On Justifying My Right to Exist

The Hitchhiker's Guide to the Galaxy

I’ve been trying to coalesce my thoughts lately into finding some kind of grand paradigm of life.  What does it mean to live in this world, to have, to act, to be.  How do I justify my existence on this planet?  And, perhaps here’s the rub – do I even need to justify my right to live?

I feel (and of course I’m not the only one to feel this way) that our society can’t be as fragile as economics would make us think it is – that we all have to justify our right to live by working.  By having a job.  By contributing to the economy.  By producing.  Haven’t we decided that it is this very drive to continually produce that has brought us to the breaking point, in terms of the environment, in terms of poverty in the Global South, in terms of our increasingly fragmented and separated lives?  That most of us in the “developed” world work simply for the sake of working?  That we consume simply for the sake of consuming?

I, for instance, currently work at a property management company.  The whole thing is an unnecessary apparatus built around making money on the human necessity of living somewhere – of housing, of shelter, of having a place to put down your burdens and hide from the weater.  But while shelter is necessary, property management companies are not.  Even within the flawed system that we have built, property management companies are arguably unnecessary. We happen to own some buildings and people pay us for the privilege of taking shelter in them.

How is it, that in this wide and beautiful world, we can’t simply find a lovely place to set down and live? Why is everything owned?  Why must I pay someone else for the privilege of having shelter, a basic human necessity?  Because the systems were set up well before we arrived on this planet.  Your ancestors carved out a piece of land in a desirable spot.  My ancestors, for whatever reason, didn’t.  So today, because your ancestors defended their piece of land and kept it as their own, I must pay you for the privilege of existing on that land?  I just can’t understand a world where this makes sense.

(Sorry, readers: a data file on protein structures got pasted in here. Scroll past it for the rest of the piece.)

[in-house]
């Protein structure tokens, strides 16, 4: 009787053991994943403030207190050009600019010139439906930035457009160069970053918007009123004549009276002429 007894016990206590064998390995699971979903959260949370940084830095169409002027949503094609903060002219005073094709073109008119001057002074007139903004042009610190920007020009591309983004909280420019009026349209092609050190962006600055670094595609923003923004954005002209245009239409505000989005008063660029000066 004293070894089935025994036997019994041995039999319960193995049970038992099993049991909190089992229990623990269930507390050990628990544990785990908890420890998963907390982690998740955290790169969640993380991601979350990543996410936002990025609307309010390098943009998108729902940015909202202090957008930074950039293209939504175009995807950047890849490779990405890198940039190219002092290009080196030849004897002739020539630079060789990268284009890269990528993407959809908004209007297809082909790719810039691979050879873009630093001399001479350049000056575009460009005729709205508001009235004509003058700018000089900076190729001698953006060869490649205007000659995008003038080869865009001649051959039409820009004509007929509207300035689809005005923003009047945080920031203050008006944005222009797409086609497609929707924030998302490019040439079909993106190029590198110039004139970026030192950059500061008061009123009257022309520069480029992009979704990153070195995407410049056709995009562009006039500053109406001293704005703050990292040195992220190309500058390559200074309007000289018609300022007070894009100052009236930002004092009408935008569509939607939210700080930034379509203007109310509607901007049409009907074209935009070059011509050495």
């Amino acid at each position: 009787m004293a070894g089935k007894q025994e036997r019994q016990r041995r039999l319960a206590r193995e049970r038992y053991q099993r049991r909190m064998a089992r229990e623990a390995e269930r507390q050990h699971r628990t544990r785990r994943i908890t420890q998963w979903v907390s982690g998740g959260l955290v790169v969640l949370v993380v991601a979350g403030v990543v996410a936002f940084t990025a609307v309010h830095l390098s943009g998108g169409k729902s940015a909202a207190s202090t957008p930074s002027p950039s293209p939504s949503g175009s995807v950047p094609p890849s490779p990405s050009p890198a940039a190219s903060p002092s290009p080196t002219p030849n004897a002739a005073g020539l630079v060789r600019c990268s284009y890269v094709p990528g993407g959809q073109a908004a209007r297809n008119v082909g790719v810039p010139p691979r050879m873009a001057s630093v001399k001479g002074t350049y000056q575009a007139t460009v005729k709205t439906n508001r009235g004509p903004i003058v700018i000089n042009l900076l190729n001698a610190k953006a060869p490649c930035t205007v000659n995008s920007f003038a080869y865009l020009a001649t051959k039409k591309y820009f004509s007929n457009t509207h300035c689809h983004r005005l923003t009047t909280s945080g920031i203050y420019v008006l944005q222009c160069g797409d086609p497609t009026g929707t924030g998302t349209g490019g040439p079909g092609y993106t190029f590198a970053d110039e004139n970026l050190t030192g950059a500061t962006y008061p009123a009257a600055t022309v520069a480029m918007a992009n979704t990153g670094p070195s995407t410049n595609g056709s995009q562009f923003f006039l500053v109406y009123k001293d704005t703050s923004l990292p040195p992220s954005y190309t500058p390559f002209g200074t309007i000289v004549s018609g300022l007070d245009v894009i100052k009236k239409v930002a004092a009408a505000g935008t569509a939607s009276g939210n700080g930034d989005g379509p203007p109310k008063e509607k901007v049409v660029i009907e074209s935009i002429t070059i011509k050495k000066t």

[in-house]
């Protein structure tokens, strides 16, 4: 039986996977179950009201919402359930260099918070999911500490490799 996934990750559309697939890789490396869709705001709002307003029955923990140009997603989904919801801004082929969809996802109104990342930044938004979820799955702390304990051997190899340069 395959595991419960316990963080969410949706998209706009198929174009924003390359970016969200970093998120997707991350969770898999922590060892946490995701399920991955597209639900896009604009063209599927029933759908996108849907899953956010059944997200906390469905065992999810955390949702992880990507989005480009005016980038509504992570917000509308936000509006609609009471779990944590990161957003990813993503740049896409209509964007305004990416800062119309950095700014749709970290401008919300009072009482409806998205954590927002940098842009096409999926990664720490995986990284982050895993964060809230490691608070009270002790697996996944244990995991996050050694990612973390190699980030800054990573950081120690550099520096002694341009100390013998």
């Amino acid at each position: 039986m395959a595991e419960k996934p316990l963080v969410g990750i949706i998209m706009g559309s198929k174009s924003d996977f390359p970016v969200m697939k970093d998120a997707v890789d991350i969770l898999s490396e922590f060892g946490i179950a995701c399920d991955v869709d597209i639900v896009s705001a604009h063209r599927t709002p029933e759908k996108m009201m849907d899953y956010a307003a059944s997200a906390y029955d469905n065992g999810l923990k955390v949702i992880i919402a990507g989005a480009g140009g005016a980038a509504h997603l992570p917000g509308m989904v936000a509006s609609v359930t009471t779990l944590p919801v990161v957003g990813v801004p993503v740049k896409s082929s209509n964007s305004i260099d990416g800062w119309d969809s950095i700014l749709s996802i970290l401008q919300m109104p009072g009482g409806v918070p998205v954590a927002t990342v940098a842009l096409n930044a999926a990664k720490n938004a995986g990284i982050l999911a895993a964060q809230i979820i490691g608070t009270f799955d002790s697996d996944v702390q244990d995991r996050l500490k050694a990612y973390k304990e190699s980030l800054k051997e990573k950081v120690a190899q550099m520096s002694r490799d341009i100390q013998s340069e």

Pierre Folk, "By the Silent Line"

Pierre Folk, “By the Silent Line”

Hundreds of people are employed at my company, a company whose ultimate role is unnecessary in the normal course of human existence.  But! you say, But, but, but! If those hundreds of people weren’t employed by your company, they wouldn’t have any money to consume, to live, to even exist!  My answer (which is a question) is why do we need to pay to exist?  Why do we need to justify our right to exist by working?  I don’t understand how working at something unnecessary gives me the right to more resources than someone else.  I don’t understand how people making a subsistence living, directly providing to themselves and their families only the basic necessities of life, through farming, scratching a living on the land, are entitled to less than I am, because I have a fancy job.

And then there’s growth.  Not only does my employer exist for the sole purpose of giving hundreds of people jobs and making a few people a bunch of money.  It also exists to grow itself.  I’m constantly reminded that income has to increase every year.  That operating expenses increase every year.  Thus, we have to make more money every year, not only to keep up with the increasing costs of operation, but also to make a larger margin of money.  One: why do we need to make more money every year?  Aren’t we already providing hundreds of people with jobs, as well as investors with money?  Why does this need to grow continually?  And two: why do operating expenses increase?